A Flea in the Fur of the Beast

“Death, fire, and burglary make all men equals.” —Dickens

Tag: republicans fiscal cliff

The Best Article On The Fiscal (It’s Not A) Cliff You’ll Read

by evanmcmurry

Chait gets to the core of the stalemate between Obama and Republicans over spending cuts in a direct way I haven’t read anywhere else:

Reporters are presenting this as a kind of negotiating problem, based on each side’s desire for the other to stick its neck out first. But it actually reflects a much more fundamental problem than that. Republicans think government spending is huge, but they can’t really identify ways they want to solve that problem, because government spending is not really huge. That is to say, on top of an ideological gulf between the two parties, we have an epistemological gulf. The Republican understanding of government spending is based on hazy, abstract notions that don’t match reality and can’t be translated into a workable program.

[…] There really isn’t money to be cut everywhere. The United States spends way less money on social services than do other advanced countries, and even that low figure is inflated by our sky-high health-care prices. The retirement benefits to programs like Social Security are quite meager. Public infrastructure is grossly underfunded.

[…] When the only cuts on the table would inflict real harm on people with modest incomes and save small amounts of money, that is a sign that there’s just not much money to save. It’s not just that Republicans disagree with this; they don’t seem to understand it. The absence of a Republican spending proposal is not just a negotiating tactic but a howling void where a specific grasp of the role of government ought to be. And negotiating around that void is extremely hard to do. The spending cuts aren’t there because they can’t be found.

Add on to this the fact that Americans only support spending cuts in the abstract—and not when those cuts affect specific programs or benefits—and you have the perfect conditions for some sort of Beckettian absurdist standoff.

Lessons In Negotiating

by evanmcmurry

From Greg Sargeant:

The basic fact remains that Dems have made a substantial proposal, while Republicans haven’t. Dems have meaningfully detailed what they want, and Republicans haven’t. Republicans keep telling us that Obama must show “leadership” by detailing the spending cuts the White House is willing to accept, and that the Dem proposals are not “serious” because they have yet to do this. But how are we supposed to know what will count as “serious” spending cuts, if Republicans won’t detail what they want? It’s doubly curious that Republicans refuse to do this, given that they keep saying the 2012 election gave them a mandate for cutting spending.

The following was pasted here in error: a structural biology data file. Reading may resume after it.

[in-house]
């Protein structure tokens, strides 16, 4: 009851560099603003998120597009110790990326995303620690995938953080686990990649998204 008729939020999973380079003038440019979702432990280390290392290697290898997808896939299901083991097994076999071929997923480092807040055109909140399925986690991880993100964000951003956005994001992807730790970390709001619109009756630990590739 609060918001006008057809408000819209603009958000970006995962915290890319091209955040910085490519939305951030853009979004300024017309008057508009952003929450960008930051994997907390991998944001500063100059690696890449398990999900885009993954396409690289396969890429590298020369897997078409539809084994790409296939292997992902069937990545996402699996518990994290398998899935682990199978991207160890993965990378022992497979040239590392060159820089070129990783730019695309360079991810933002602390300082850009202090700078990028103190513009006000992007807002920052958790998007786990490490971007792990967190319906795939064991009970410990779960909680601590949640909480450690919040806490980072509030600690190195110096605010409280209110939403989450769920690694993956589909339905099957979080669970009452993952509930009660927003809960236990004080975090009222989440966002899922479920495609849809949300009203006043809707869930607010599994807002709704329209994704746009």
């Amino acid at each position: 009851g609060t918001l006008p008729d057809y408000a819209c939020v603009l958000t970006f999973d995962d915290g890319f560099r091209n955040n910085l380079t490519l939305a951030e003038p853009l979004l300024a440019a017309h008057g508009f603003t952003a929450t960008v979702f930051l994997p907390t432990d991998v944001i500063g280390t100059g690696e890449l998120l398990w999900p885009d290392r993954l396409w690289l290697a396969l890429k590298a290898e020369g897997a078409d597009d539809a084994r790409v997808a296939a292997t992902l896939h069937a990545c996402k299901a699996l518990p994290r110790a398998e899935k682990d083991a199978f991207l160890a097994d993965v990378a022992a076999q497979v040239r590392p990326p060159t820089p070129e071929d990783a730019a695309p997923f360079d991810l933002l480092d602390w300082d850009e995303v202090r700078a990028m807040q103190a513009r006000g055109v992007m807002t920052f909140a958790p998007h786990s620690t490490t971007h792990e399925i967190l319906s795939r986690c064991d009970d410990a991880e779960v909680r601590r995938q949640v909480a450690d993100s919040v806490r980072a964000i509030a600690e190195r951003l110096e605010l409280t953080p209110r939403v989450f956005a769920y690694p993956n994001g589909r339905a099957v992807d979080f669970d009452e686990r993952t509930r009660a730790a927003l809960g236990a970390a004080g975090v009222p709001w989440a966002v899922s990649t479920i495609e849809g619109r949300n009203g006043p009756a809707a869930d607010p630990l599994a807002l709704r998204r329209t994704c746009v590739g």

Look, this is just a sucker’s game. What Republicans really mean when they demand that Obama “lead” is that they want him to propose bigger concessions up front so Republicans can denounce them as insufficient — which they would do no matter what he proposed — pulling the debate further and further in their direction.

Just like during the Romney campaign, we’re in a weird netherworld in which Republicans think detailing what they want is the compromise. They think they’re being bipartisan just by engaging in negotiations.

GOP Learns What Obama Was Saying While They Had Their Fingers In Their Ears

by evanmcmurry

One of the more oft heard complaints in the latter days of the campaign, from Democrat as well as Republican pundits and figures, was that Obama had presented no plan for his second administration, but was simply running an anti-Romney campaign and getting away with it. This was a neat way to obscure the fact that Romney had literally offered no proposals, as opposed to just not offering the sweeping type that was suddenly a requirement of Obama (never mind that the moment Obama did begin to talk like this, he was lampooned as having a savior-celebrity complex).

Anyhoo, here’s Greg Sargeant:

A key observation about the new White House offer from the Post reporting team: 

While the proposal seemed to startle Republicans, it contains little that would be unfamiliar to anyone following the president’s public statements.

Obama campaigned on much of this stuff, and won. It’s not surprising it’s in his opening bid.

It is if you were making TelePrompter jokes while he was talking. Republicans refused to listen to anything Obama said, then accused him of saying nothing, and are now shocked that all the stuff he was saying while they smirking has a fighting chance of becoming policy 32 days from now.